The ability to respond to potential issues and vector born outbreaks quickly and effectively means a world of difference to agencies and the communities they serve. Check out the five challenges that stand in the way of doing this.
Learn how open data can help improve US infrastructure.
Governments often mark the success of open data by how many datasets they’ve published on open portals. But publishing data, I’d argue, is open data 1.0. Open data 2.0 involves putting these data to good use. It means open data that informs policymaking budgetary decisions, that raises awareness of issues, and ultimately, that empowers communities.
Threats to critical infrastructure come in every shape and size. Physical threats from malicious actors and environmental instability are always concerns, while threats in cyberspace are mounting every day. Add onto those risks the fact that government funds are diminishing while critical assets are aging, and the challenge of maintaining security can seem overwhelming.
The next administration will need to make important choices about both government data and Iraq. What can Mosul’s ruins tell us about the future of government data?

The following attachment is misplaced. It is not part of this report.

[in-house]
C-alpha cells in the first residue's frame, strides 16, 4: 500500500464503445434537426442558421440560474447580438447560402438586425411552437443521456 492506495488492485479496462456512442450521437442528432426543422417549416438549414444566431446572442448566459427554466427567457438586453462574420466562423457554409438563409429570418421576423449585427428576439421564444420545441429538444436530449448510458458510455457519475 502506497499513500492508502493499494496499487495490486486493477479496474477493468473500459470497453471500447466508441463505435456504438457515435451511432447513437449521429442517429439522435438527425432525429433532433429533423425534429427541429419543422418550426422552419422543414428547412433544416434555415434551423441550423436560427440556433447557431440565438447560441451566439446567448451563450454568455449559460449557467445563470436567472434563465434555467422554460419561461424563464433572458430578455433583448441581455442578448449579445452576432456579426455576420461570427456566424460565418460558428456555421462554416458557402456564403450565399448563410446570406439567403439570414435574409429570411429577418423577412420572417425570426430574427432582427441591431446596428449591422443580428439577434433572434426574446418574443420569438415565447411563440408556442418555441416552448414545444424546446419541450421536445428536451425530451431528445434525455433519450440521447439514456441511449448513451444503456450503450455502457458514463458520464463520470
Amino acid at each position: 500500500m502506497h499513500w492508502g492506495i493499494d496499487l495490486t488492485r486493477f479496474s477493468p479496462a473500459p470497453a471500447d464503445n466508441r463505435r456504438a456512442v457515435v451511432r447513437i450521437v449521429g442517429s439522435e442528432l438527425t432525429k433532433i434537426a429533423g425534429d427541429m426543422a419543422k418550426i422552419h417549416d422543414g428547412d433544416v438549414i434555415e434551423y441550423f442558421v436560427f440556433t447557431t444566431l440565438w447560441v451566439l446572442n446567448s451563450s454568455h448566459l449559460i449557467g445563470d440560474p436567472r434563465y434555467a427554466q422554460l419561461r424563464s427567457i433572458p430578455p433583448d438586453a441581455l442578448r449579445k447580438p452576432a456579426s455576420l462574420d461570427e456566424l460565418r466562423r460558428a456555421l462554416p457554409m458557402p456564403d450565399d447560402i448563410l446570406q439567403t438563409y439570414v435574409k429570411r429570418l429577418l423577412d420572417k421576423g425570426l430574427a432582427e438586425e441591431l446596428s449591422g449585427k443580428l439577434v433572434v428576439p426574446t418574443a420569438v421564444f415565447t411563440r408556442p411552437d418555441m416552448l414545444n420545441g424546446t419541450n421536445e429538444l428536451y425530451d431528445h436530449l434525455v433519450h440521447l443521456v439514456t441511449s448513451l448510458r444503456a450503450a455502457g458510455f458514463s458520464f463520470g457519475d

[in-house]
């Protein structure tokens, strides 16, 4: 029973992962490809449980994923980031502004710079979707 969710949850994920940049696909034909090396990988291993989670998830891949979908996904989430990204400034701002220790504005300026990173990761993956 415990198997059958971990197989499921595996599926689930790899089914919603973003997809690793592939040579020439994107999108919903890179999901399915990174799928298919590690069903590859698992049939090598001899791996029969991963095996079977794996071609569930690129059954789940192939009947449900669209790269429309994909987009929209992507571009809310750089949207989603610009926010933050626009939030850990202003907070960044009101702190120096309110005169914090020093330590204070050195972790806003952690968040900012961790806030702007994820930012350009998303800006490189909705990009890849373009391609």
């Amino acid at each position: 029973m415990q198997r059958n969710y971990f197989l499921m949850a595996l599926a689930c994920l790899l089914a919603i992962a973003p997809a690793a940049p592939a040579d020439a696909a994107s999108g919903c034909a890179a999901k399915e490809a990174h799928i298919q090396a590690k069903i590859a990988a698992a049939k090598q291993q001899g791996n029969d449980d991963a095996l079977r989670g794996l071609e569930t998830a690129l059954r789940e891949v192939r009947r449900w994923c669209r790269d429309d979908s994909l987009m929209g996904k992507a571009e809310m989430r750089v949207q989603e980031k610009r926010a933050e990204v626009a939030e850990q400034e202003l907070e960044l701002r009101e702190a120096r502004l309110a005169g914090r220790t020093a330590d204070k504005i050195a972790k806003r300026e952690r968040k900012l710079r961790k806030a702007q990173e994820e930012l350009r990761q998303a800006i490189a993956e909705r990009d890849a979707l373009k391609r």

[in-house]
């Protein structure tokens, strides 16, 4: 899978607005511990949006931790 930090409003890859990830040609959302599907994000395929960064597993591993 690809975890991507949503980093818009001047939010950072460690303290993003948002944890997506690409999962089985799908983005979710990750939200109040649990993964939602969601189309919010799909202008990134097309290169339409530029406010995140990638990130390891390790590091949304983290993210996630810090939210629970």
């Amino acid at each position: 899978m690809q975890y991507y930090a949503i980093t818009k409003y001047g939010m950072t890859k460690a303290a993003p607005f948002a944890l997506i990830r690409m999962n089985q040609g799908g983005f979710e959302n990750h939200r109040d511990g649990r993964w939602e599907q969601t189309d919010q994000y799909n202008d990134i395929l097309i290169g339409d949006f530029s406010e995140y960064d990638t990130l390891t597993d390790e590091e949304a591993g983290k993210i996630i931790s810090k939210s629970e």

Has the availability of data and transparency of government information led to greater trust?
As our government continues the journey of open data and citizen engagement, finding meaningful ways to share that data and encourage interaction will only grow in importance. Maps are just one way to improve our citizens’ customer experience.
When it comes to the idea of open data in government, I am one of its greatest fans. Here are a few of my top reasons open data is the best thing to happen to the government since federal holidays.
There’s a difference between opening data and having a long-term vision for what your organization plans to do with its data.
Open data is more than a sheet of facts and statistics. For public safety organizations, it is the start of a conversation and deeper partnership with the community.